just like Gail who posted a few months ago, I just recently heard about ARC teams, and your post came up when I searched for more info on the subject. Thank you so much for putting this together. It was extremely helpful, and I added putting a team together to my long list of things to do before the launch of my upcoming book, hopefully this November or December. I’ll now go look at other posts and see what other helpful tips you may have.

    All the best,

  11. Hi there Lola,
    I had a silly question…I am about to finish a nonfiction book on being born with heart problems and my family’s experiences, tips, and things we learned along the way.

    I have done quite a bit of research on book marketing and I completely agree an ARC team is so important to sort of get things going so to speak.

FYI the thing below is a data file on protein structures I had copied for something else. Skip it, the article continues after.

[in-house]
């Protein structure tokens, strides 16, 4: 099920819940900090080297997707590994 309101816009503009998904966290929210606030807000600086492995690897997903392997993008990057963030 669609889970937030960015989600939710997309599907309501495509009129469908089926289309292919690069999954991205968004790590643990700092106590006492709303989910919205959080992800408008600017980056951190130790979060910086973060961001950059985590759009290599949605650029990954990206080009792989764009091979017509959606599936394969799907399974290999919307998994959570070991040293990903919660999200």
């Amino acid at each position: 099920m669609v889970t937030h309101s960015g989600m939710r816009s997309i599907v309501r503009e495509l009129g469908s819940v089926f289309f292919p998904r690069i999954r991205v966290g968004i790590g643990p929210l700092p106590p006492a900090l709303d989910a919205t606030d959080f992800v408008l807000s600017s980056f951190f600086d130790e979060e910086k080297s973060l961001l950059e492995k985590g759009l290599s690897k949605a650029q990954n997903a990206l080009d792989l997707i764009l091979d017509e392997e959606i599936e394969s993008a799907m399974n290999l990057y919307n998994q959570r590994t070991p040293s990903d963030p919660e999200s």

My question is, if you send your book as a link or JPEG – are you not worried people can easily copy it, put it online or forward it on so fewer people actually buy a copy?

    • In the case of an ARC team I feel the benefits of getting your book into reviewers hands is worth the risk that someone might share it online or forward it. There are always people who will pirate your book instead of buying a copy, but I think that those who pirate will continue do so and I feel that at this time there isn’t as much an author can do to prevent that.